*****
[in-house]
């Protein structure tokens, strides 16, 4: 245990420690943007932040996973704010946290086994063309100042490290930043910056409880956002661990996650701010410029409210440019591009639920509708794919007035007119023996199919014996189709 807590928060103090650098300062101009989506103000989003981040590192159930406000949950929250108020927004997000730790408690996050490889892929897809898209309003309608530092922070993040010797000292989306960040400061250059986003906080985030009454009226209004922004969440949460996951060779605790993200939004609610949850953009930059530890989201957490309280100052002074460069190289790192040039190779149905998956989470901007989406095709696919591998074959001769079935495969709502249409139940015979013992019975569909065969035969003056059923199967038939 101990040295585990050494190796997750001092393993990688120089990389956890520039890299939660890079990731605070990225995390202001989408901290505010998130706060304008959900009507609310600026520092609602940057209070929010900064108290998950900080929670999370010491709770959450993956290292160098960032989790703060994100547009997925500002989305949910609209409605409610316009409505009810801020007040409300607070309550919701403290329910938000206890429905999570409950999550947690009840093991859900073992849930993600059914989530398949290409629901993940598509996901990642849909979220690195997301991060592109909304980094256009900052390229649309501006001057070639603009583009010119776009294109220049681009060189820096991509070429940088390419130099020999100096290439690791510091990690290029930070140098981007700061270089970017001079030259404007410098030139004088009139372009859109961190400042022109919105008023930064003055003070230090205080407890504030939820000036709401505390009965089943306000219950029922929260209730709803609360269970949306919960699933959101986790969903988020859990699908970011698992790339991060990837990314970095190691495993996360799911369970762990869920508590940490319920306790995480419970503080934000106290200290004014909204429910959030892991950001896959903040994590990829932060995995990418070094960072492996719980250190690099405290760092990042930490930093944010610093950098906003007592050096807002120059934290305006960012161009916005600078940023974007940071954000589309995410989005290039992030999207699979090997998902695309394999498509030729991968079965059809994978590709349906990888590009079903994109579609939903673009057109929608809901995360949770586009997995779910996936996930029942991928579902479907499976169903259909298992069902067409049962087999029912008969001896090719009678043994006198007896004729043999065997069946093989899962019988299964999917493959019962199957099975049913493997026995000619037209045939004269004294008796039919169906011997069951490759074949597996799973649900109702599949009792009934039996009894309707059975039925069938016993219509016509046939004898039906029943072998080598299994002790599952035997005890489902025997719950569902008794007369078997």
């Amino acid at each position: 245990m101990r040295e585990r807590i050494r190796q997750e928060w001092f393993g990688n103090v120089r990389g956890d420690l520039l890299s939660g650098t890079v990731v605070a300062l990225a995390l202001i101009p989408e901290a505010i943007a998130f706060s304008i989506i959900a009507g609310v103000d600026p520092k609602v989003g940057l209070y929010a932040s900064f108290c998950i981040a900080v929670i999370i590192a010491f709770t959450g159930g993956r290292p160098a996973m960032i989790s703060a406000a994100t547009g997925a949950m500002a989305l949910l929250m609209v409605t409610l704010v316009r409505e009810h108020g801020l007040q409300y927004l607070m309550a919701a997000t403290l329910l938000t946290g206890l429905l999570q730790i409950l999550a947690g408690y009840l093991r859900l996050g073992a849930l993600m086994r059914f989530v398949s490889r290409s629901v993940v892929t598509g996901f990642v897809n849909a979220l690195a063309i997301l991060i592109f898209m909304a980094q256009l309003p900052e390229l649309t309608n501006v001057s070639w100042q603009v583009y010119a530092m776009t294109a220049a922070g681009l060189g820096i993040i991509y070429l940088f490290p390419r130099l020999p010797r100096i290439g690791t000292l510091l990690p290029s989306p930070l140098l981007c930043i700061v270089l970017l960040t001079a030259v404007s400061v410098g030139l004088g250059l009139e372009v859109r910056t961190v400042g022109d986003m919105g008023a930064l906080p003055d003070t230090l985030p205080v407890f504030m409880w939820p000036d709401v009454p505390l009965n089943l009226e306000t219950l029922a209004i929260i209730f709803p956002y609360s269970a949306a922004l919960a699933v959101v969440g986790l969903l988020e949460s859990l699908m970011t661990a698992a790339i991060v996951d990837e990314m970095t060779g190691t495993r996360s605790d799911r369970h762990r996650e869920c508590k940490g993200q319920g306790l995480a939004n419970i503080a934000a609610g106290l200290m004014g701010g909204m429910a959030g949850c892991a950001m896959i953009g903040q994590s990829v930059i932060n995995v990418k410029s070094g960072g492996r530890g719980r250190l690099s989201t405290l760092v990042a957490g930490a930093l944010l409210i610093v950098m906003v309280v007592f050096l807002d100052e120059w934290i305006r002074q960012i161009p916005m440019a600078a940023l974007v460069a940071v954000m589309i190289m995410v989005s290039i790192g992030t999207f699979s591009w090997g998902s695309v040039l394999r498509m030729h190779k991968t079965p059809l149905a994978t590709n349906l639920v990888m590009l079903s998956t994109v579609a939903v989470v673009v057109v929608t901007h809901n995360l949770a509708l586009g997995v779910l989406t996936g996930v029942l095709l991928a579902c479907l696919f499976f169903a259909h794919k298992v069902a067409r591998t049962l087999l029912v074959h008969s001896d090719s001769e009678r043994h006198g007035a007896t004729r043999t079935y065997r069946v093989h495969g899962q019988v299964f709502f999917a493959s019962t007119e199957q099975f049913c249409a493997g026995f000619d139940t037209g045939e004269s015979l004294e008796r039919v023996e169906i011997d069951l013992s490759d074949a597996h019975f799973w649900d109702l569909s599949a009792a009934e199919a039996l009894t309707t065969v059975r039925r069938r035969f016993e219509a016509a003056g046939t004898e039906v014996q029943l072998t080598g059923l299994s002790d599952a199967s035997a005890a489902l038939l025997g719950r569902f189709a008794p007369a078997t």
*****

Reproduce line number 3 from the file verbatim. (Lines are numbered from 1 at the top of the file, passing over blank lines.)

């Amino acid at each position: 245990m101990r040295e585990r807590i050494r190796q997750e928060w001092f393993g990688n103090v120089r990389g956890d420690l520039l890299s939660g650098t890079v990731v605070a300062l990225a995390l202001i101009p989408e901290a505010i943007a998130f706060s304008i989506i959900a009507g609310v103000d600026p520092k609602v989003g940057l209070y929010a932040s900064f108290c998950i981040a900080v929670i999370i590192a010491f709770t959450g159930g993956r290292p160098a996973m960032i989790s703060a406000a994100t547009g997925a949950m500002a989305l949910l929250m609209v409605t409610l704010v316009r409505e009810h108020g801020l007040q409300y927004l607070m309550a919701a997000t403290l329910l938000t946290g206890l429905l999570q730790i409950l999550a947690g408690y009840l093991r859900l996050g073992a849930l993600m086994r059914f989530v398949s490889r290409s629901v993940v892929t598509g996901f990642v897809n849909a979220l690195a063309i997301l991060i592109f898209m909304a980094q256009l309003p900052e390229l649309t309608n501006v001057s070639w100042q603009v583009y010119a530092m776009t294109a220049a922070g681009l060189g820096i993040i991509y070429l940088f490290p390419r130099l020999p010797r100096i290439g690791t000292l510091l990690p290029s989306p930070l140098l981007c930043i700061v270089l970017l960040t001079a030259v404007s400061v410098g030139l004088g250059l009139e372009v859109r910056t961190v400042g022109d986003m919105g008023a930064l906080p003055d003070t230090l985030p205080v407890f504030m409880w939820p000036d709401v009454p505390l009965n089943l009226e306000t219950l029922a209004i929260i209730f709803p956002y609360s269970a949306a922004l919960a699933v959101v969440g986790l969903l988020e949460s859990l699908m970011t661990a698992a790339i991060v996951d990837e990314m970095t060779g190691t495993r996360s605790d799911r369970h762990r996650e869920c508590k940490g993200q319920g306790l995480a939004n419970i503080a934000a609610g106290l200290m004014g701010g909204m429910a959030g949850c892991a950001m896959i953009g903040q994590s990829v930059i932060n995995v990418k410029s070094g960072g492996r530890g719980r250190l690099s989201t405290l760092v990042a957490g930490a930093l944010l409210i610093v950098m906003v309280v007592f050096l807002d100052e120059w934290i305006r002074q960012i161009p916005m440019a600078a940023l974007v460069a940071v954000m589309i190289m995410v989005s290039i790192g992030t999207f699979s591009w090997g998902s695309v040039l394999r498509m030729h190779k991968t079965p059809l149905a994978t590709n349906l639920v990888m590009l079903s998956t994109v579609a939903v989470v673009v057109v929608t901007h809901n995360l949770a509708l586009g997995v779910l989406t996936g996930v029942l095709l991928a579902c479907l696919f499976f169903a259909h794919k298992v069902a067409r591998t049962l087999l029912v074959h008969s001896d090719s001769e009678r043994h006198g007035a007896t004729r043999t079935y065997r069946v093989h495969g899962q019988v299964f709502f999917a493959s019962t007119e199957q099975f049913c249409a493997g026995f000619d139940t037209g045939e004269s015979l004294e008796r039919v023996e169906i011997d069951l013992s490759d074949a597996h019975f799973w649900d109702l569909s599949a009792a009934e199919a039996l009894t309707t065969v059975r039925r069938r035969f016993e219509a016509a003056g046939t004898e039906v014996q029943l072998t080598g059923l299994s002790d599952a199967s035997a005890a489902l038939l025997g719950r569902f189709a008794p007369a078997t």